SHARJAH // Some may write off philately as a dull hobby, but postage stamps can provide a unique insight into a nation's history. The Arabian Stamp Exhibition, which opened at the Sharjah Mega Mall on Wednesday, displays a selection of the best Middle Eastern-focused collections from around the world. Those from the UAE document the rise and fall of political influences in the country.
A highlight of the exhibition belongs to an Emirati. Ahmad bin Eisa al Serkal's collection, which consists of Abu Dhabi stamps issued between 1963 and 1973, documents the development of the emirate's postal service - which traces its beginnings to the opening of the first Abu Dhabi post office, on March 30, 1963. Stamps of the British Postal Agencies in Eastern Arabia - featuring the likeness of Queen Elizabeth II - were used as official UAE postage until 1964, when the first Abu Dhabi stamps were released: blue, orange, green and brown issues featuring a gazelle, the then-ruler, Sheikh Shakhbut or local landscapes.
When Sheikh Shakhbut abdicated the throne, and his brother Sheikh Zayed bin Sultan, who was to become the founding President of the UAE took over, on August 6, 1966, the stamps were taken out of circulation. As there was no time to issue a new set, the stamps were sent to Bahrain, where a company printed lines over Sheikh Shakbut's portrait to indicate the change in leadership. The stamps were then put back into circulation.
The British Postal Administration in the UAE ended on December 31, 1966, and Abu Dhabi launched its postal service the next day. On Wednsday, mall shoppers were milling about the many stamps on display. "Attendance so far has been pretty strong," said Peter Singer, 66, a dealer from Detroit who is manning a small booth in one of the two areas set aside at the mall for the exhibit.
Mr Singer was invited to participate in the exhibition, the first of its kind in Sharjah. "There are some people collecting here in the UAE, and there are a lot of people with the money to do so, but many are still learning about the hobby," he said, adding that China, another developing part of the world, is one of the most lucrative philatelic markets at the moment. A stamp's value is in many ways reliant on supply and demand, and while UAE stamps are not yet big business, Mr Singer said an increased interest in philately among UAE residents could change that.
In addition to stamps from the Emirates, the exhibit features collections from countries such as Iraq and Oman, and collectors have flown from as far as the UK and New Zealand to show their wares, and perhaps make some deals. Freddy Khalastchy, a fellow of the Royal Philatelic Society London, who was born and raised in Baghdad but has lived in London since he was 16, owns what is arguably the world's finest collection of Iraqi stamps.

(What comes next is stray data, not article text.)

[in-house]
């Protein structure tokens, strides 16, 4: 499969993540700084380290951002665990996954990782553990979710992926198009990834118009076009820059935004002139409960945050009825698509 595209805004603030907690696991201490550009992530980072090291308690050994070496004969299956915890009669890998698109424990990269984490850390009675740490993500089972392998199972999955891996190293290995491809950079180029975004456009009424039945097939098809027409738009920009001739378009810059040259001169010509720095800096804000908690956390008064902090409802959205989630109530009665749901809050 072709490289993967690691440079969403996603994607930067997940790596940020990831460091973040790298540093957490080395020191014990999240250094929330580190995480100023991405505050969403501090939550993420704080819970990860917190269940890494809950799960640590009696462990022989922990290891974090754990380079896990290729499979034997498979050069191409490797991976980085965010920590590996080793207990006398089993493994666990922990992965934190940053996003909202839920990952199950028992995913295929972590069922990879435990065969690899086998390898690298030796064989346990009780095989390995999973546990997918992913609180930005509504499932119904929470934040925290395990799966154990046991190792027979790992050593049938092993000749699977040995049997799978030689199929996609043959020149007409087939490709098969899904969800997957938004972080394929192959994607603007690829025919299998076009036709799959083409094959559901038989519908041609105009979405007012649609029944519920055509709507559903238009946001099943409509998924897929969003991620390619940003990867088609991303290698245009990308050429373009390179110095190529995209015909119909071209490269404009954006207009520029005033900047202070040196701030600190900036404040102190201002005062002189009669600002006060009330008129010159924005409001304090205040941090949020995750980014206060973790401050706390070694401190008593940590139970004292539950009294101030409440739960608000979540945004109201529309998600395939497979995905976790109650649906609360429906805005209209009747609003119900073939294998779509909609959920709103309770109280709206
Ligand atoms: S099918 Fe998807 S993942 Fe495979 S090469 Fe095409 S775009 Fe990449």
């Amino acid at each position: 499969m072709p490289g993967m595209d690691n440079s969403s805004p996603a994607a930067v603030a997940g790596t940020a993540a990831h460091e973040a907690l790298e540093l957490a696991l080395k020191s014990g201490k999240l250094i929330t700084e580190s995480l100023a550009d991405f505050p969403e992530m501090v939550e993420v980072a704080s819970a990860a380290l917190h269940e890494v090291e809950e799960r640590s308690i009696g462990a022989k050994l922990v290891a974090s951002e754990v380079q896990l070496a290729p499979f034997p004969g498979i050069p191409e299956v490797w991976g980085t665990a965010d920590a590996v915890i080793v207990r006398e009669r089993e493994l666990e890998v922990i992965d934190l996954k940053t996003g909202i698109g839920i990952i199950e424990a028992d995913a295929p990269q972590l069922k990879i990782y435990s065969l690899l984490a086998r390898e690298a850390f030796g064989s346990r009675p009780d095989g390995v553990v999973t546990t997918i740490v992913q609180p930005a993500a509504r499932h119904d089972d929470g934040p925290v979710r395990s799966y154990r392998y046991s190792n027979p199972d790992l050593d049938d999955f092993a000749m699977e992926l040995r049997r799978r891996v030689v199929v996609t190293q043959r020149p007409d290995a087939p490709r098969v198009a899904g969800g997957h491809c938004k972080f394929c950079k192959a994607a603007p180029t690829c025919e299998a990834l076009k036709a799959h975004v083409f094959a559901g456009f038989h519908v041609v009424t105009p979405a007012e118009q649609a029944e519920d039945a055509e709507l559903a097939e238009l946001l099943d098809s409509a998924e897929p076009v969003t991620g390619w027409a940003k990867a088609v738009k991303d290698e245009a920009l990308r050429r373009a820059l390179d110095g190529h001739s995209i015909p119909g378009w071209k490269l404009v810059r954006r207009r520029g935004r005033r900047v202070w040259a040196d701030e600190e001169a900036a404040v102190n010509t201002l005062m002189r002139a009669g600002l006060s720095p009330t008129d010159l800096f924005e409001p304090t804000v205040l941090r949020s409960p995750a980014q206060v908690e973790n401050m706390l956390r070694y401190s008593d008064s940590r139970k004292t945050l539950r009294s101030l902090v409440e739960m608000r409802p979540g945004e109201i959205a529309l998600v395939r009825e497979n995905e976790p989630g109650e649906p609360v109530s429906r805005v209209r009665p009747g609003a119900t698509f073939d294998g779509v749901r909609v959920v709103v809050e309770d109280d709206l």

"I was invited to show my collection, stamps of Iraq during the [British] occupation between 1917 and 1923," said Mr Khalastchy, 53, whose business is manufacturing ladies' handbags . "When I started collecting stamps as a child, I didn't know anything about the history of the stamps, so I had to go through the old catalogues. I went to the Imperial War Museum and picked up snippets of information," he said. "My father used to collect stamps, and he gave me quite a collection."
"At the moment, Iraq is a popular country among collectors, especially since 2003," Mr Khalastchy said. "It has been in the news, and there is a new generation of Iraqis who have the money and have started to collect." Yahya Jafar, 69, who is from Baghdad, has been living between Iraq and Dubai since the 1970s. He began collecting stamps 30 years ago, and his catalogue of "Iraqi stamp errors" dating from between 1967 and 1990 is on display in the local section of the exhibit.
Printing errors greatly increase the value of a stamp, though Mr Jafar says his main motivation is an interest in his country's history. "It is a nice pastime, and it is nice to collect something," he said. "I have about 1 per cent of Freddy's collection, but it is interesting. I believe the mistakes were deliberately made by the printing companies to win contracts in Iraq at the time." For collectors interested in improving the way they display their stamps, Norman and Jenny Banfield, collectors from New Zealand, are conducting workshops at the exhibition.
Mrs Banfield is also displaying her "Postal History Study of Airmails from Iraq, 1919-45". "I didn't start collecting until I was 65," said Mrs Banfield, 76. "My husband has collected all of his life. [Iraq] just fascinates me - the history. [It] was really the cradle of civilisation, and the more you get into it, the more you learn. I grew up in England and so I didn't learn about Middle East history. I knew nothing until I started collecting."
The Arabian Stamp Exhibition ends on Monday. @Email:email@example.com
For a multimedia feature about UAE stamps, visit www.thenational.ae/stamps